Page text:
From a society point of view Open Source software within the government (or government services) makes a lot of sense. It gives more (local) companies a change to compete and every euro that goes to improvement of OSS software also benefits companies and the general public as they can freely download the software (with the improvements) for their own use.

    Another thing is also that OSS is also a lot more "leaner" maybe even "greener". In a lot of government agencies I see bulky beefy PC's just to be able to run properiate (mostly Microsoft) stuff. Think about the savings (in hardware and electricity) you can have if you convert those thousands of workplaces to cheaper less demanding systems just because you use an OS that uses less resources or is more efficient. And seeing how efficient Linux sometimes works on ARM hardware, it has a lot of potential. And it not that they do heavy calculations on most of those machines or they have high demands regarding multimedia or games... .

    Personally I rather have my tax money to go the companies that uses or develops OSS solutions, then some big multinational shareholders.
    • by Hatta (162192) on Wednesday September 26, 2012 @10:47AM (#41464125) Journal

      From a society point of view Open Source software within the government (or government services) makes a lot of sense.

      Which is why this will never happen in the US.

    • by Anonymous Coward

      The trick is to promote open source everywhere and trigger more institutional migration debates than Microsoft can clamp down with their 30 Mio $ special lobby cashbox. Get open source into party programs and all. By the way, the Greens are looking for ideas [greens-efa.eu].

    • Unfortunately, ARM doesn't quite compete at larger scales, depending on the load... A large Multi-CPU XEON or Opteron server combined with virtualization is often a better choice than a small cluster of ARM systems. It's cool, don't get me wrong. I think where an ARM cluster can excel is as front-loaded web servers, and even simple data stores, Where IO is the bottleneck, ARM can really give a lot of bang for the buck. Node.js and MongoDB come to mind, unfortunately neither are in a position where they a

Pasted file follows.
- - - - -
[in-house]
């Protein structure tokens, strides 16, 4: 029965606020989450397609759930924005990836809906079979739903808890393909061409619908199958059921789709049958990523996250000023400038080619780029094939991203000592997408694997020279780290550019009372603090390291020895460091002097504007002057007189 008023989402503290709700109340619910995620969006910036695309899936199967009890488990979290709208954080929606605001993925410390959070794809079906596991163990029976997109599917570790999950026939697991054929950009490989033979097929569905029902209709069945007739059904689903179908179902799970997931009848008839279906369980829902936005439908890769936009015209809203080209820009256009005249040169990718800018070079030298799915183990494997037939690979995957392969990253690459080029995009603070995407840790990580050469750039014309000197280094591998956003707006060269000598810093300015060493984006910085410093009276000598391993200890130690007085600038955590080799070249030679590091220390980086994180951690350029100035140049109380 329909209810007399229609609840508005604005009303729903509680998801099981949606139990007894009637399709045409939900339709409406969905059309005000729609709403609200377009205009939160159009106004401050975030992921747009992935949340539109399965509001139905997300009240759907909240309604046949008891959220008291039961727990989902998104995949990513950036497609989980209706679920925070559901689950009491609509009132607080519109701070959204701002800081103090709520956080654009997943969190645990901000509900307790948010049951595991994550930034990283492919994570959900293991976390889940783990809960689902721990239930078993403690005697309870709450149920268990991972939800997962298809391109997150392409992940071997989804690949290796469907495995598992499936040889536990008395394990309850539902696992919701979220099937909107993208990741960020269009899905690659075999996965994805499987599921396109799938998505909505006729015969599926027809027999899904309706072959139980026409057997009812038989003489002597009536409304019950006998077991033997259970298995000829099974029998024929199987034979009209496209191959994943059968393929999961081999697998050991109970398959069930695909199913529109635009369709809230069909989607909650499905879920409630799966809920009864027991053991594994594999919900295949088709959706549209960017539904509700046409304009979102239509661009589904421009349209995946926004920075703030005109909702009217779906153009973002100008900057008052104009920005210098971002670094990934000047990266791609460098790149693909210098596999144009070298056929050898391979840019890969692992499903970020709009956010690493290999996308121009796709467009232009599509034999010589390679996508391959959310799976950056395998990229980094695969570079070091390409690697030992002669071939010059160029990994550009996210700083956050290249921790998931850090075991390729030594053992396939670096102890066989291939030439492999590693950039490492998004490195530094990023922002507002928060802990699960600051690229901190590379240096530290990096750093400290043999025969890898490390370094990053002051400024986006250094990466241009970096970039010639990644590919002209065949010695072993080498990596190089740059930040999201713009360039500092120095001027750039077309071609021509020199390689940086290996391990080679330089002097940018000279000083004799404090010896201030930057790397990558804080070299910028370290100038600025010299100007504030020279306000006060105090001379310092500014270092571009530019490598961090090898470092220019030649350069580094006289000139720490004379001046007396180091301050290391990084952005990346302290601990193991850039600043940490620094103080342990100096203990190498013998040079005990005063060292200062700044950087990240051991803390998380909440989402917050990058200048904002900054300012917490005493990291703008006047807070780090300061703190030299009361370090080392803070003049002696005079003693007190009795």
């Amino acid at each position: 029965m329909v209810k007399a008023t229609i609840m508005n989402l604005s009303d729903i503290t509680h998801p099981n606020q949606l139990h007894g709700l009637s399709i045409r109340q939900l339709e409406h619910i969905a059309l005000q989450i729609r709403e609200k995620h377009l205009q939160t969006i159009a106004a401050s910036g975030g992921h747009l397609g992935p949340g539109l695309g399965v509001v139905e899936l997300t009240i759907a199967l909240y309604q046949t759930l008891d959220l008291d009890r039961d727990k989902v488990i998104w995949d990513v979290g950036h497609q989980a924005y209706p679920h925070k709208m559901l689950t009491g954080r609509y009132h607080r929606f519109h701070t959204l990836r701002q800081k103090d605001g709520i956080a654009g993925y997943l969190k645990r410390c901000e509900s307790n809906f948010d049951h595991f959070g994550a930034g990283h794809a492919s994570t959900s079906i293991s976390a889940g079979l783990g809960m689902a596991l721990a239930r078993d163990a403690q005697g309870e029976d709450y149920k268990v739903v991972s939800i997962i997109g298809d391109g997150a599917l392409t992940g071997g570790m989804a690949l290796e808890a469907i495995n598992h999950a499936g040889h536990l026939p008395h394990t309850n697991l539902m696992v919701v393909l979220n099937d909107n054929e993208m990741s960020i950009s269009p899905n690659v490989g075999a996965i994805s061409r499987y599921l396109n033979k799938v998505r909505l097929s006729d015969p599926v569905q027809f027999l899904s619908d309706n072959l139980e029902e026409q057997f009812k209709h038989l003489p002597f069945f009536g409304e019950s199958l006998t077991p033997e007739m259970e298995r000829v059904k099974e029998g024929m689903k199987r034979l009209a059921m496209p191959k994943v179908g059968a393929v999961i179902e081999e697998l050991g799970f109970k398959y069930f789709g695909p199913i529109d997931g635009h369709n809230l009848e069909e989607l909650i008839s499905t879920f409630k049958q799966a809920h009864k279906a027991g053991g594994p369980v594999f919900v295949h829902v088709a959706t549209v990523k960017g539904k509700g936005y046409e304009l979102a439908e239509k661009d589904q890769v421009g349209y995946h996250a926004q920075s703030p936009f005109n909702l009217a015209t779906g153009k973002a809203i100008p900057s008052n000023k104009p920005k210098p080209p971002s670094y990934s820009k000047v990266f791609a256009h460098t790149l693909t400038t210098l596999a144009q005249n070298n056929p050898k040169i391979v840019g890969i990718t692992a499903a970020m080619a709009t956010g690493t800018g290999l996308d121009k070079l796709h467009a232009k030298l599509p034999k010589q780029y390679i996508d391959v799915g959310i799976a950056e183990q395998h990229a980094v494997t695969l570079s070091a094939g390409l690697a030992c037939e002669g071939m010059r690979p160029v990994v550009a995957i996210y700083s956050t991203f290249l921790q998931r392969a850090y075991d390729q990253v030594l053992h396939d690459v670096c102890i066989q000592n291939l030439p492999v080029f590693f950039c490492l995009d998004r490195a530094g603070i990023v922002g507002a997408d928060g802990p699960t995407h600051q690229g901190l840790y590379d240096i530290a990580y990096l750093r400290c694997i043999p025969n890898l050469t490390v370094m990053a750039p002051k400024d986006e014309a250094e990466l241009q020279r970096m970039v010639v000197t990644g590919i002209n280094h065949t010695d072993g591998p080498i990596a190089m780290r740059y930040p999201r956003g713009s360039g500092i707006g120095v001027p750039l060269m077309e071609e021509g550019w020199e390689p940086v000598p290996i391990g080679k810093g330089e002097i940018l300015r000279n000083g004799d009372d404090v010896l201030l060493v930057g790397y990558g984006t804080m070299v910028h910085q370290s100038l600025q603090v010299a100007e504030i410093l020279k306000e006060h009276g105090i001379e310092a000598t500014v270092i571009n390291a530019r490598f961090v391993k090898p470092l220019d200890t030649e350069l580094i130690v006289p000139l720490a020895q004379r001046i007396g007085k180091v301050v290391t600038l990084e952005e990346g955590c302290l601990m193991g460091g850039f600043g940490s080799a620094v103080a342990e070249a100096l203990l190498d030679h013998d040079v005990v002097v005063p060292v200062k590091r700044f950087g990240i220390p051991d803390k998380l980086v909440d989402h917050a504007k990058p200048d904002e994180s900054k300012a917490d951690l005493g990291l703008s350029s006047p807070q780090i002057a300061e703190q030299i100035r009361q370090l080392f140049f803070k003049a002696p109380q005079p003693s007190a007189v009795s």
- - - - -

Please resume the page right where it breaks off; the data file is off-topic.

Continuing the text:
• Je l'approuve! (Score:2, Interesting)

    by PerlPunk (548551)

    I work in a U.S. fed agency, and I use a Linux distro, but most of the rest of my colleagues use Microsoft Windows.

    Some observations about Windows vs. Linux:

    1) You still need to have above average skills to get your work done on Linux, even if you are using a relatively user-friendly distro like Ubuntu. Most people, by definition, are not above average.
    2) Some proprietary software is and always will be much better than anything comparable in the open-source world:
    a) As compared with MS Office (Word, Excel

    • Re:Je l'approuve! (Score:5, Interesting)

      by aaribaud (585182) on Wednesday September 26, 2012 @10:50AM (#41464163)